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Mar 13, 2008
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#11
yeah.. that's what I was thinking... sharpness (referring to 'sweet spot')and depth-of-field (relating to TS' question) aren't quite the same thing...
that's why I was puzzled when "sweet spot" got mentioned in response to TS' question...
 

gimumancer

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Sep 15, 2009
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#12
Pardon my noob qn.

Im just wondering, i seen pictures with nice bokeh and checked the exif, it shows F2.8

if i use a F2.0 settings (different cameras, different range) wil be able to achieve close to that kind of effect?

cos the DOF is VERY shallow of F2.8 for that particular pic. Or there are more things to be considered for that kind of effect...

Thanks in advance
the technical answer to your thread title is nope..it is not directly related but rather INVERSELY related hehehe
 

Rashkae

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Nov 28, 2005
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#13
you can google for your lens informations, reviews, sample shots, etc.. :) where is the sweet spot :)
This has zero to do with what the TS is asking. Please do not confuse the issue.
 

Deloi

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Feb 28, 2010
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#14
[1] Focal length (longer = more out of focus)
if im using a 18-135mm as compared to a 18-55mm (assuming all other things being equal), will i get a better bokeh?
 

1912123

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Sep 20, 2009
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#15
if im using a 18-135mm as compared to a 18-55mm (assuming all other things being equal), will i get a better bokeh?
Maybe photos can illustrate bokeh clearer. You can refer to the Bokeh Test done by dibyendumajumdar at his flickr website, he used 50mm, 85mm and 105mm with aperture settings from F1.4 to F5.6 on Nikon / D300. Can you tell the difference between different lenses and aperture settings?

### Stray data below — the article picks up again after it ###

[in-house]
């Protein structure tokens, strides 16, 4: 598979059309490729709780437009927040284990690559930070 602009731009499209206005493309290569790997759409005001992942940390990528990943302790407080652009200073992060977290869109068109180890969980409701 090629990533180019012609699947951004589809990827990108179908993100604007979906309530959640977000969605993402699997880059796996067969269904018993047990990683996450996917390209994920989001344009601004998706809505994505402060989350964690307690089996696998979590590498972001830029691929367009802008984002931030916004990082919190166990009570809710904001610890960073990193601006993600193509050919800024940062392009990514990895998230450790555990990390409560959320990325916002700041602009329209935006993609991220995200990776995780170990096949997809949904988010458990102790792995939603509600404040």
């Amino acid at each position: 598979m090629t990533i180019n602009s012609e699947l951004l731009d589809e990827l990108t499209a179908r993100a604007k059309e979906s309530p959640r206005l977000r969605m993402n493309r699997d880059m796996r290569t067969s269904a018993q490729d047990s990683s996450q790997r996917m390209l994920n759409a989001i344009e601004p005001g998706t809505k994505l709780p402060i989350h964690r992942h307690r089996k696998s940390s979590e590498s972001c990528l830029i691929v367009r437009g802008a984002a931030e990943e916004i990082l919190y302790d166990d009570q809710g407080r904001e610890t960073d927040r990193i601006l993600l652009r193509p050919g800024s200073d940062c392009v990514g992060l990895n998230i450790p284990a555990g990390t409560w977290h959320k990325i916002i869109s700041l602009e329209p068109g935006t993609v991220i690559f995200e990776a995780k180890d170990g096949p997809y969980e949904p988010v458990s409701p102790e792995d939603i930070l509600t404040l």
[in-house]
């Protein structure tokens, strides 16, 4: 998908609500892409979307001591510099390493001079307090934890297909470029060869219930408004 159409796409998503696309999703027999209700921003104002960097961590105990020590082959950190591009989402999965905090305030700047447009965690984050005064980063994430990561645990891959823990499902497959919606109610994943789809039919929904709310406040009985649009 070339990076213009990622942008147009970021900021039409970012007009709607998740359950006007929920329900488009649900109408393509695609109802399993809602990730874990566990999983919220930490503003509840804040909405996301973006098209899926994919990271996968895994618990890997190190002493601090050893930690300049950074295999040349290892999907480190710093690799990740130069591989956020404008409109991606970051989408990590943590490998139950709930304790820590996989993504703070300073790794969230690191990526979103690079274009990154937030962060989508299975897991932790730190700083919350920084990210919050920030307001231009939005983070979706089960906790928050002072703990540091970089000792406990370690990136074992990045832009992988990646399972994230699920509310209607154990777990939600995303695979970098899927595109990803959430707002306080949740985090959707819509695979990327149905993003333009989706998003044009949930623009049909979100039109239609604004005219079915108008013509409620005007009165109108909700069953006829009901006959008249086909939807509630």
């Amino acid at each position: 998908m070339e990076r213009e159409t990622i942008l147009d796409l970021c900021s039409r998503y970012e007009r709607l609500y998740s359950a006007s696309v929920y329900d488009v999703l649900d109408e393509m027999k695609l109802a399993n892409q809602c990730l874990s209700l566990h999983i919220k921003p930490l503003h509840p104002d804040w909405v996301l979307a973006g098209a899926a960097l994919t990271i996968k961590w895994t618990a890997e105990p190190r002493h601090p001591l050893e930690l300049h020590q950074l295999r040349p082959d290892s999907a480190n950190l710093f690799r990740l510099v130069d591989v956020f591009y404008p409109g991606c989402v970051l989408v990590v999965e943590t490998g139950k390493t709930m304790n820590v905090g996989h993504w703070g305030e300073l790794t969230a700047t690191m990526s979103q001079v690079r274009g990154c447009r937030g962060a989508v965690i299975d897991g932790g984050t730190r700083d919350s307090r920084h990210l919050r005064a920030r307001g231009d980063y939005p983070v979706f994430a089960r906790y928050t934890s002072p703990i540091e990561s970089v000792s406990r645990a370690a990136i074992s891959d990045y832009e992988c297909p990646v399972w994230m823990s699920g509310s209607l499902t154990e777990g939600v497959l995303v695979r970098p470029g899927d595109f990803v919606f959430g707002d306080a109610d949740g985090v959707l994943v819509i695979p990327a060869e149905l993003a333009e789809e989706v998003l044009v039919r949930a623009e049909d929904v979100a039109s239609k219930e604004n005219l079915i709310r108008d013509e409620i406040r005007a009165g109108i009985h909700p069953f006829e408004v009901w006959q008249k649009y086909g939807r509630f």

#1
http://www.flickr.com/photos/26904727@N04/sets/72157622808885458/
#2
http://www.flickr.com/photos/26904727@N04/sets/72157622809195902/
 

ZerocoolAstra

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Mar 13, 2008
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#16
if im using a 18-135mm as compared to a 18-55mm (assuming all other things being equal), will i get a better bokeh?
Since you said all things being equal, I assume you meant using 18-135 and 18-55 at the same focal length (eg. 55mm).
If you're talking about 18-135 @ 135mm vs 18-55 @ 55mm, then to get the same field of view, you'll have to be standing much further away in scenario 1... thus, a lot of other factors come into play.

regarding better bokeh, it's quite a subjective thing.
The 18-55 will be at f/5.6 maximum at 55mm.
I think the 18-135 @ 55mm will be larger than f/5.6, maybe f/4.8 or something.
In that case the DOF should be thinner and you may get more subject isolation using the 18-135. I dunno about better bokeh though...